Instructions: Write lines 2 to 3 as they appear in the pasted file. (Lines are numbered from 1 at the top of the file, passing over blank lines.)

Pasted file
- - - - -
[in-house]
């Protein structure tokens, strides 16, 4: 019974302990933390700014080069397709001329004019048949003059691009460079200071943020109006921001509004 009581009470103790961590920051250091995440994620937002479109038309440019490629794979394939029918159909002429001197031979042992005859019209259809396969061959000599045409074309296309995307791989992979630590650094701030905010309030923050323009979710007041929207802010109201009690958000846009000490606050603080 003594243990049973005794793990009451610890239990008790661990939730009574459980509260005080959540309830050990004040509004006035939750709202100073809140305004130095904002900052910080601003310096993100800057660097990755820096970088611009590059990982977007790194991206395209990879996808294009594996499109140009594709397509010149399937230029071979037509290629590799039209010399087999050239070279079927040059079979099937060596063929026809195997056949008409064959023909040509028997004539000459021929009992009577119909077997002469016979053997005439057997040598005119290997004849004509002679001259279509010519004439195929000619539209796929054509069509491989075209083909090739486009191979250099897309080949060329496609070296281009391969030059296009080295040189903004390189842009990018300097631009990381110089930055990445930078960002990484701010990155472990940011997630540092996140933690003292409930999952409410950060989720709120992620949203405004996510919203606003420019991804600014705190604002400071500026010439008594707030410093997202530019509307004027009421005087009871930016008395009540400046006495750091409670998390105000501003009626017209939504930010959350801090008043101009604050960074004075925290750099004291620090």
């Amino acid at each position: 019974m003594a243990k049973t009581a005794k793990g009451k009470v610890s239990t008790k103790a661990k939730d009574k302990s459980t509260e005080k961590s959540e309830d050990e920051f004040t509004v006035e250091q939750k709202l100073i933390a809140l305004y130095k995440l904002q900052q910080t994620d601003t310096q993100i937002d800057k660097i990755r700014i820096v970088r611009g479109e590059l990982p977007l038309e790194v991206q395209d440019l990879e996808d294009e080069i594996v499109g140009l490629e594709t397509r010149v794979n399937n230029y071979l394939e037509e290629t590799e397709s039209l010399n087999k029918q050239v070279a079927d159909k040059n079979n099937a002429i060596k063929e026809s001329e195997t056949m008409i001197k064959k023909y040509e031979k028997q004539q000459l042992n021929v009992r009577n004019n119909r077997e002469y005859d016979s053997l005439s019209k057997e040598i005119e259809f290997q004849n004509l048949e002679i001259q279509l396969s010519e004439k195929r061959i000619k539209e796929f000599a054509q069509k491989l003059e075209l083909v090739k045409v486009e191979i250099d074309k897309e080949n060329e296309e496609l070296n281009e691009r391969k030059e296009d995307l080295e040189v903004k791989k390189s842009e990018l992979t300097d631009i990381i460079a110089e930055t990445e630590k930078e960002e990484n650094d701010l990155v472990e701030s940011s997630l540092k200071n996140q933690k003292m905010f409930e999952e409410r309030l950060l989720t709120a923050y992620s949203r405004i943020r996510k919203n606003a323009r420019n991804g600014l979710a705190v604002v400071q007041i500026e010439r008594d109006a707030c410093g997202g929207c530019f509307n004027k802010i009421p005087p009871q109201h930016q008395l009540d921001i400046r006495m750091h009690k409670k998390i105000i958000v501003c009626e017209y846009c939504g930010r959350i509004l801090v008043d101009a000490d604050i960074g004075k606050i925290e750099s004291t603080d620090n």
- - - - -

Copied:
């Protein structure tokens, strides 16, 4: 019974302990933390700014080069397709001329004019048949003059691009460079200071943020109006921001509004 009581009470103790961590920051250091995440994620937002479109038309440019490629794979394939029918159909002429001197031979042992005859019209259809396969061959000599045409074309296309995307791989992979630590650094701030905010309030923050323009979710007041929207802010109201009690958000846009000490606050603080 003594243990049973005794793990009451610890239990008790661990939730009574459980509260005080959540309830050990004040509004006035939750709202100073809140305004130095904002900052910080601003310096993100800057660097990755820096970088611009590059990982977007790194991206395209990879996808294009594996499109140009594709397509010149399937230029071979037509290629590799039209010399087999050239070279079927040059079979099937060596063929026809195997056949008409064959023909040509028997004539000459021929009992009577119909077997002469016979053997005439057997040598005119290997004849004509002679001259279509010519004439195929000619539209796929054509069509491989075209083909090739486009191979250099897309080949060329496609070296281009391969030059296009080295040189903004390189842009990018300097631009990381110089930055990445930078960002990484701010990155472990940011997630540092996140933690003292409930999952409410950060989720709120992620949203405004996510919203606003420019991804600014705190604002400071500026010439008594707030410093997202530019509307004027009421005087009871930016008395009540400046006495750091409670998390105000501003009626017209939504930010959350801090008043101009604050960074004075925290750099004291620090």
């Amino acid at each position: 019974m003594a243990k049973t009581a005794k793990g009451k009470v610890s239990t008790k103790a661990k939730d009574k302990s459980t509260e005080k961590s959540e309830d050990e920051f004040t509004v006035e250091q939750k709202l100073i933390a809140l305004y130095k995440l904002q900052q910080t994620d601003t310096q993100i937002d800057k660097i990755r700014i820096v970088r611009g479109e590059l990982p977007l038309e790194v991206q395209d440019l990879e996808d294009e080069i594996v499109g140009l490629e594709t397509r010149v794979n399937n230029y071979l394939e037509e290629t590799e397709s039209l010399n087999k029918q050239v070279a079927d159909k040059n079979n099937a002429i060596k063929e026809s001329e195997t056949m008409i001197k064959k023909y040509e031979k028997q004539q000459l042992n021929v009992r009577n004019n119909r077997e002469y005859d016979s053997l005439s019209k057997e040598i005119e259809f290997q004849n004509l048949e002679i001259q279509l396969s010519e004439k195929r061959i000619k539209e796929f000599a054509q069509k491989l003059e075209l083909v090739k045409v486009e191979i250099d074309k897309e080949n060329e296309e496609l070296n281009e691009r391969k030059e296009d995307l080295e040189v903004k791989k390189s842009e990018l992979t300097d631009i990381i460079a110089e930055t990445e630590k930078e960002e990484n650094d701010l990155v472990e701030s940011s997630l540092k200071n996140q933690k003292m905010f409930e999952e409410r309030l950060l989720t709120a923050y992620s949203r405004i943020r996510k919203n606003a323009r420019n991804g600014l979710a705190v604002v400071q007041i500026e010439r008594d109006a707030c410093g997202g929207c530019f509307n004027k802010i009421p005087p009871q109201h930016q008395l009540d921001i400046r006495m750091h009690k409670k998390i105000i958000v501003c009626e017209y846009c939504g930010r959350i509004l801090v008043d101009a000490d604050i960074g004075k606050i925290e750099s004291t603080d620090n």